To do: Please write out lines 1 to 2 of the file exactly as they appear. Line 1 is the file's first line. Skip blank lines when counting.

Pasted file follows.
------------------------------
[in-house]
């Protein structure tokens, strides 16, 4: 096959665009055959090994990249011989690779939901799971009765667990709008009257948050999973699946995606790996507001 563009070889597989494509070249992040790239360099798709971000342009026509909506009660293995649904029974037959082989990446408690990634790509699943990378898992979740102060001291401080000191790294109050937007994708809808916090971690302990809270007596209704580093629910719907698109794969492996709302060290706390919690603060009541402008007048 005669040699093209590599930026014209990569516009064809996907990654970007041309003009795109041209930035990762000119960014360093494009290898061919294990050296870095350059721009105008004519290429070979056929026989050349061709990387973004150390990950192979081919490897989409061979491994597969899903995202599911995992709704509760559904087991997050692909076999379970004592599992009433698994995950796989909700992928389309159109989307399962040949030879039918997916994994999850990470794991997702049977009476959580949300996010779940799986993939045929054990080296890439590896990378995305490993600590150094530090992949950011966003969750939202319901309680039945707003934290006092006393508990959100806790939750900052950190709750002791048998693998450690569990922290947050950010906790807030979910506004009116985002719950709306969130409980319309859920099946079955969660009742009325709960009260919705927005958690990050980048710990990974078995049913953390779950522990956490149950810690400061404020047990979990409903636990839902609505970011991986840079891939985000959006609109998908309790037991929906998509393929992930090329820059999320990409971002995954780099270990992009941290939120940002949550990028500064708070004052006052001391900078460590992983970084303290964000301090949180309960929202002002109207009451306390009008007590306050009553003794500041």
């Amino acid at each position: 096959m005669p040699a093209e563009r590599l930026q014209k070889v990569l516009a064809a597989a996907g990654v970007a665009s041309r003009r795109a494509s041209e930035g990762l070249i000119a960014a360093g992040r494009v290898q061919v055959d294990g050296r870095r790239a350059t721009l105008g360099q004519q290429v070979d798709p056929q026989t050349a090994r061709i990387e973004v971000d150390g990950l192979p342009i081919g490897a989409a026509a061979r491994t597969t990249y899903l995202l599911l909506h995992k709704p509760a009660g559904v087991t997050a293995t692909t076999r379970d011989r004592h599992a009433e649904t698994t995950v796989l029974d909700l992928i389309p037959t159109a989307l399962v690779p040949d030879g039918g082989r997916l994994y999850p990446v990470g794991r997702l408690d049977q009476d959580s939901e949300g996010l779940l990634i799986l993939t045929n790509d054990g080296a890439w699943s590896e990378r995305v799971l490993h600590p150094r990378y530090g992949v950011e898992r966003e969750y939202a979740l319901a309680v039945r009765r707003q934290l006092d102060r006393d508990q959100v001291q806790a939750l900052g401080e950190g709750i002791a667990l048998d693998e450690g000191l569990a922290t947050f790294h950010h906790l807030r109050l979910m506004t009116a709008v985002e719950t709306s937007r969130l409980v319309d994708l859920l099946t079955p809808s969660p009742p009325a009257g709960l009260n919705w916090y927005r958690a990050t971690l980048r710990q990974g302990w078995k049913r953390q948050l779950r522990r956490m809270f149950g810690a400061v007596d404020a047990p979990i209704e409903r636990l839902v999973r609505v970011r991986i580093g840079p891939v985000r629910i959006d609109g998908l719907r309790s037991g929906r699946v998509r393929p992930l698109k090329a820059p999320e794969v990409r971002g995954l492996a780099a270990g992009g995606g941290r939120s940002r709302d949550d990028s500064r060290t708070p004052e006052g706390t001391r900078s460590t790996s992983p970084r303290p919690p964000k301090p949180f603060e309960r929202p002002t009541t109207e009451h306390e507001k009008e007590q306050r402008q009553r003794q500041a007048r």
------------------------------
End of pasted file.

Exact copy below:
[in-house]
């Protein structure tokens, strides 16, 4: 096959665009055959090994990249011989690779939901799971009765667990709008009257948050999973699946995606790996507001 563009070889597989494509070249992040790239360099798709971000342009026509909506009660293995649904029974037959082989990446408690990634790509699943990378898992979740102060001291401080000191790294109050937007994708809808916090971690302990809270007596209704580093629910719907698109794969492996709302060290706390919690603060009541402008007048 005669040699093209590599930026014209990569516009064809996907990654970007041309003009795109041209930035990762000119960014360093494009290898061919294990050296870095350059721009105008004519290429070979056929026989050349061709990387973004150390990950192979081919490897989409061979491994597969899903995202599911995992709704509760559904087991997050692909076999379970004592599992009433698994995950796989909700992928389309159109989307399962040949030879039918997916994994999850990470794991997702049977009476959580949300996010779940799986993939045929054990080296890439590896990378995305490993600590150094530090992949950011966003969750939202319901309680039945707003934290006092006393508990959100806790939750900052950190709750002791048998693998450690569990922290947050950010906790807030979910506004009116985002719950709306969130409980319309859920099946079955969660009742009325709960009260919705927005958690990050980048710990990974078995049913953390779950522990956490149950810690400061404020047990979990409903636990839902609505970011991986840079891939985000959006609109998908309790037991929906998509393929992930090329820059999320990409971002995954780099270990992009941290939120940002949550990028500064708070004052006052001391900078460590992983970084303290964000301090949180309960929202002002109207009451306390009008007590306050009553003794500041």